“I am aware that there are girls out there, much like myself, who have stories they want to tell that men can’t. Everyone needs someone to relate to and having female role-models in grime and the UK rap scene will help with this expression. It seems people believe there are unlimited spots for male MCs, and yet only one or two for female MCs, that doesn’t sit right with me. Our voices should be heard just as equally, there is definitely an audience that want to hear it.”
And here are their voices, loud and clear in Girls in Grime, a Studio Science workshop that brings together the best of UK female artists, who are a undoubtedly a force to be reckoned with. How did Alika get involved in this project? “One of my friends tagged me in Lady Leshurr’s tweet about the project. From there I spoke to Lady Leshurr, who told me she initially had me in mind for Girls in Grime, as she was on the panel at my MOBO Unsung audition.”
Studio A, where the track was birthed, welcomed six female artists: Alika, Madders, Monarchy 6, Ms Banks, Neveilla and Reiss Boogie. The video shows Lady Leshurr and the girls in calm confidence, as they take turns entering the booth to lay down bars to a grime beat. “Being in the studio with all the girls was a really great experience. We were all so focused and the vibe was really relaxed and positive.”
Up until now, grime has often been all about the boys who take on the bad-boy, roadman persona, what we have come to perceive as masculine traits. Does Alika think that it is necessary for a woman to take imitate the tone, accent and demeanour of a male MC in order to be authentic and successful? Absolutely not. “Who are these people that think in this way? When I rap I do so as myself, a female from a female perspective. I grew up in the same place as the men in grime, we’ve experienced similar things. However, I’m a woman, and I discuss my experiences as one in my music. Who are these people? I don’t quite understand what they are saying or where they’re coming from, maybe they haven’t heard me rap yet.”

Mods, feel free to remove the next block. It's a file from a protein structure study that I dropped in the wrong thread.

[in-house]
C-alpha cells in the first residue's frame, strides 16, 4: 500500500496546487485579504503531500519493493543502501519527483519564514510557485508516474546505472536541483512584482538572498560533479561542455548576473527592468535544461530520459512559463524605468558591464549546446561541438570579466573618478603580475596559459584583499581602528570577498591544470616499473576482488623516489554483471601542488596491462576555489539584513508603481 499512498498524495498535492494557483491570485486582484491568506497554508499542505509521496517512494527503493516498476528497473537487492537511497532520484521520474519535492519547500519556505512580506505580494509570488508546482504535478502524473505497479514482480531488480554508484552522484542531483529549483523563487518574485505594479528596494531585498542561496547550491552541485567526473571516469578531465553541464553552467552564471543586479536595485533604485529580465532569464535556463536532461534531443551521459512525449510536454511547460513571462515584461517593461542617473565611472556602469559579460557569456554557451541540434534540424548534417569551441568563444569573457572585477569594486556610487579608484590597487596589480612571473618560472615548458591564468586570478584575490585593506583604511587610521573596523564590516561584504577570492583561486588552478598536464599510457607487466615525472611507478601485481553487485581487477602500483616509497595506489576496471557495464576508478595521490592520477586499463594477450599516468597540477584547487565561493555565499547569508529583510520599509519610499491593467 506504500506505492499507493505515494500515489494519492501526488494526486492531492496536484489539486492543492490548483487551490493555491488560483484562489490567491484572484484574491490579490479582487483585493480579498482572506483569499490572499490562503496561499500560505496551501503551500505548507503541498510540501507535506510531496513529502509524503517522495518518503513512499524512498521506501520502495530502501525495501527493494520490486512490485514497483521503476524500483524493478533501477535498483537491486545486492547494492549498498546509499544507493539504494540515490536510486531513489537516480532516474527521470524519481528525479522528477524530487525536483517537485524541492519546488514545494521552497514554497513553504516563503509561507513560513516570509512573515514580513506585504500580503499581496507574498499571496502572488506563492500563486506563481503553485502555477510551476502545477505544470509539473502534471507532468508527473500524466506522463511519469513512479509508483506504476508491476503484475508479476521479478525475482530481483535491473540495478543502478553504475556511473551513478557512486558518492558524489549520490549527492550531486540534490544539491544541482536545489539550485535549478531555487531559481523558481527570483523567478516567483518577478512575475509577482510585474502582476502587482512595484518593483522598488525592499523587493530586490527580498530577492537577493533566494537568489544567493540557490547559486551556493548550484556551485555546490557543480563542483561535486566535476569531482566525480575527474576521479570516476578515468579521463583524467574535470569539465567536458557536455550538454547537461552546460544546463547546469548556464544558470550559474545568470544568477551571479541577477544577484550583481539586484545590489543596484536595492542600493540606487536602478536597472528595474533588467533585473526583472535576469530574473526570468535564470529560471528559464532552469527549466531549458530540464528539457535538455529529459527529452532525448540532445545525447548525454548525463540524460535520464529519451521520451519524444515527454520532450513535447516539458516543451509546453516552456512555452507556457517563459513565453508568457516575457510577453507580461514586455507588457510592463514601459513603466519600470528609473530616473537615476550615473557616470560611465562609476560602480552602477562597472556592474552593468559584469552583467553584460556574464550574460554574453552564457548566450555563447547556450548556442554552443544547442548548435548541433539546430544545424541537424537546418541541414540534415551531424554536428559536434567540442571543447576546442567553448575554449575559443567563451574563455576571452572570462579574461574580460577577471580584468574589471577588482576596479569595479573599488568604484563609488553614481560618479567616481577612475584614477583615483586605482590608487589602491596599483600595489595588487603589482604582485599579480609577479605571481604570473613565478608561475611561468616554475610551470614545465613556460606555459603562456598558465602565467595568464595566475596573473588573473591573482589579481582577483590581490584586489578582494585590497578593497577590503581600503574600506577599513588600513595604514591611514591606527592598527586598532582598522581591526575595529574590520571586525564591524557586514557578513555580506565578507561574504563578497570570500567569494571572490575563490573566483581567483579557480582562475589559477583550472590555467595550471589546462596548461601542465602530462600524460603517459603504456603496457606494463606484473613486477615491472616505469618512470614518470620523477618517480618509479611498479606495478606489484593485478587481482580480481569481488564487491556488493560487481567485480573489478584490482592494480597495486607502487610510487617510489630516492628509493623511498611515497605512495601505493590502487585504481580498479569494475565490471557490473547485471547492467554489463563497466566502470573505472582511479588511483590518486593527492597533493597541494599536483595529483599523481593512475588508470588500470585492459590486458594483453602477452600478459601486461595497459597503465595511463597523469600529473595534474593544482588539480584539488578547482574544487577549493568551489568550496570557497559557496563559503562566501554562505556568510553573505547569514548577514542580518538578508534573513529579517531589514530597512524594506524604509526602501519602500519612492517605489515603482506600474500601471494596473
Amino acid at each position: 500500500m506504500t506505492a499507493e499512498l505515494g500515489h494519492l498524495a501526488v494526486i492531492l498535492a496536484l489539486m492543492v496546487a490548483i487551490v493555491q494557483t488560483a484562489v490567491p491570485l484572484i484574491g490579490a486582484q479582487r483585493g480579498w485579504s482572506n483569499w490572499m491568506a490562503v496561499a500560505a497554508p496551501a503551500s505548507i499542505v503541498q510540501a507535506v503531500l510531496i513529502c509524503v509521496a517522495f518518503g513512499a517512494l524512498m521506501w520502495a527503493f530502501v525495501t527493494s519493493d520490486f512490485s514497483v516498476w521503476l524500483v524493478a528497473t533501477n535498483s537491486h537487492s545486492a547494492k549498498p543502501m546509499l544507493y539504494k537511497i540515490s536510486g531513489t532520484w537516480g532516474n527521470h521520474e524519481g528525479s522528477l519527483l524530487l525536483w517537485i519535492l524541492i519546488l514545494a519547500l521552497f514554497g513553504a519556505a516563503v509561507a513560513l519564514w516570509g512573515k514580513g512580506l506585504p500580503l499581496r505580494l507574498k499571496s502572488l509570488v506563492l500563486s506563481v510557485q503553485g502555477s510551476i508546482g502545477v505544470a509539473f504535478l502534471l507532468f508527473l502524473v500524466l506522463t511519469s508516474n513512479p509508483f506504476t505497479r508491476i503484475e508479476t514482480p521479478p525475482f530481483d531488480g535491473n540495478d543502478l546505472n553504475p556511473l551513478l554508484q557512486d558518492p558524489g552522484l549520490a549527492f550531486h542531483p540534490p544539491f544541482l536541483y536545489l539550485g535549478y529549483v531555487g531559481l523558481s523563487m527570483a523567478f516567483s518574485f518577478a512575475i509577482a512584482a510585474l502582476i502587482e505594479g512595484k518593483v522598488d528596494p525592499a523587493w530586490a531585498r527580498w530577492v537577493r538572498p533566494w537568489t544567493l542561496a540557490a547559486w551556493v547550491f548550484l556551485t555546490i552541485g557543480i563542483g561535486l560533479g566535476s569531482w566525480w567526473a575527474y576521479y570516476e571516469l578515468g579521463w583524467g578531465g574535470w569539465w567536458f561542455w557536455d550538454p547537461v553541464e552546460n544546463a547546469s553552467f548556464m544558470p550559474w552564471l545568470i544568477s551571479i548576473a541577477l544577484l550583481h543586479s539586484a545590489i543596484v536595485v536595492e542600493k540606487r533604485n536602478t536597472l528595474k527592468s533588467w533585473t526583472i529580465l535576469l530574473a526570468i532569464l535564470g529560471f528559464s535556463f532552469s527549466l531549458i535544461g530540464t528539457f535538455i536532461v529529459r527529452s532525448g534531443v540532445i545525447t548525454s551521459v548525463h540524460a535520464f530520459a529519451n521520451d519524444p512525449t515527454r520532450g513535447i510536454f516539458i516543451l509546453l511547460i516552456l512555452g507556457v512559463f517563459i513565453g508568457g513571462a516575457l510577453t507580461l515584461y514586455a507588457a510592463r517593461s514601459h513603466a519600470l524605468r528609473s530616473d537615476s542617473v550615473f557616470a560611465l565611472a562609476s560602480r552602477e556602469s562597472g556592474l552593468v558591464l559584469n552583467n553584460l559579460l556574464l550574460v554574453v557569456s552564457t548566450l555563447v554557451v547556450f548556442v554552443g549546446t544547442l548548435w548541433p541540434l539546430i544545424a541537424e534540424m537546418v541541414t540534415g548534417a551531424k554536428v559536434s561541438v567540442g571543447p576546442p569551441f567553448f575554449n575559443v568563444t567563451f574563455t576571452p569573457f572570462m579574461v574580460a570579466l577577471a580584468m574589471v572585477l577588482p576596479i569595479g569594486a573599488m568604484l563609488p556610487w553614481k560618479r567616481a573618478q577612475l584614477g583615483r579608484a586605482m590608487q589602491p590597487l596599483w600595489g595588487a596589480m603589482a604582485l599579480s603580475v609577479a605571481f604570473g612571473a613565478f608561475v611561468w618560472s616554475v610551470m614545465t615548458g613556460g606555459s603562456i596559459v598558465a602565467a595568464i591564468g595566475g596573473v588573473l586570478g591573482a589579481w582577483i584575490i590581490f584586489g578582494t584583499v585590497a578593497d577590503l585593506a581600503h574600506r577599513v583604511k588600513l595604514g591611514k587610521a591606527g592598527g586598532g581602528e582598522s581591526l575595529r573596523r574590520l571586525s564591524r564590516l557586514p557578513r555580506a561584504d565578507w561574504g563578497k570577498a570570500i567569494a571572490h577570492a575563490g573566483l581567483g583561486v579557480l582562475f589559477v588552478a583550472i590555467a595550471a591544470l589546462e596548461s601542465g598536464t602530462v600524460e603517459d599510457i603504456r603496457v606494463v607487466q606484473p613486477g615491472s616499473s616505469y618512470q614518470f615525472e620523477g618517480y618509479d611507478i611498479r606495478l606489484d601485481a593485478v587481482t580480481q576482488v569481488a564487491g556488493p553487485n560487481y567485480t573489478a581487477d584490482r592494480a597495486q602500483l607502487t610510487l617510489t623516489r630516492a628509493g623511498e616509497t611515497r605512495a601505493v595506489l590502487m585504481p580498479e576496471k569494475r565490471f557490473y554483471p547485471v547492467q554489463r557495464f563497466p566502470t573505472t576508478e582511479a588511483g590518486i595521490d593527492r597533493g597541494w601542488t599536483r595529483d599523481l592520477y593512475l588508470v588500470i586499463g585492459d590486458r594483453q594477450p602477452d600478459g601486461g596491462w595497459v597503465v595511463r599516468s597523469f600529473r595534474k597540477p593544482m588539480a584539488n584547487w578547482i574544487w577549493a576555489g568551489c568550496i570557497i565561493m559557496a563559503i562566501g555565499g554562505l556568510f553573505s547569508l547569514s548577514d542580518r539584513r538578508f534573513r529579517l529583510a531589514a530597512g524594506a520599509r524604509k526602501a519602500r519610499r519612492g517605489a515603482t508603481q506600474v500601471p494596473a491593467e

I remarked on a phrase from her SBTV warm Up video, where she says: I don’t even like talking my business/ but if I don’t free the realness I can’t be free in this business/ and Lord knows I’m not a feminist/ but I’m so sick of these dumb youths that jump in my comments just talking hella shit. Since being a feminist became “trendy”, Alika says she would prefer to define her own beliefs on what feels right to her. “There was no particular reason [in saying I’m not a feminist] other than it rhymed and made sense to who I am as a person. We are living in the age of social media where true, honest facts can be hard to find. I wouldn’t want to attach myself to any movement because it’s popular or a trend. I form my own opinions, some of which are in agreement or disagreement with the movements currently out there – I’m too much of a free spirit to be tied to these! Being labeled or pigeon-holed is not something I’m fond of.”
As well as Girls in Grime, Alika has been in collaboration with Nadia Rose, another pertinent women setting new standards for UK MCs. “I first met Nadia Rose in 2015 when she visited my studio, Aquarius VIP, and we experimented a while on some beats. We then reconnected in September 2016, she came to the studio again, this time with Bamz, a 20 year old female producer, and we created the track Poltergeist on the Highly Flammable EP. It’s a really energetic, sassy track and I love that it was solely an all-female production. Nadia is incredibly talented and inspirational, such a pleasure to work with.”
It is a tricky paradox we find ourselves in as female artists: having to celebrate women who are succeeding despite the prejudices of society and at the same time, normalising our presence without all the bells and whistles. Thank goodness for Girls in Grime, where this balance exceeds expectation as one of the few platforms exposing female MCs in a male-dominated space.
Now in 2017, Alika has the whole year ahead of her to make even more of an impact on the music industry, how will she do it? “I’m hoping 2017 will be an exciting year for me. I’m starting work with the MOBO team in January I can’t wait to hear the feedback from the fans for the work I did on Nadia Rose’s EP. I’m keen to work with more talented artists and working on my own music – we’ll see what other opportunities appear in 2017! At the moment, I’m feeling extremely blessed.”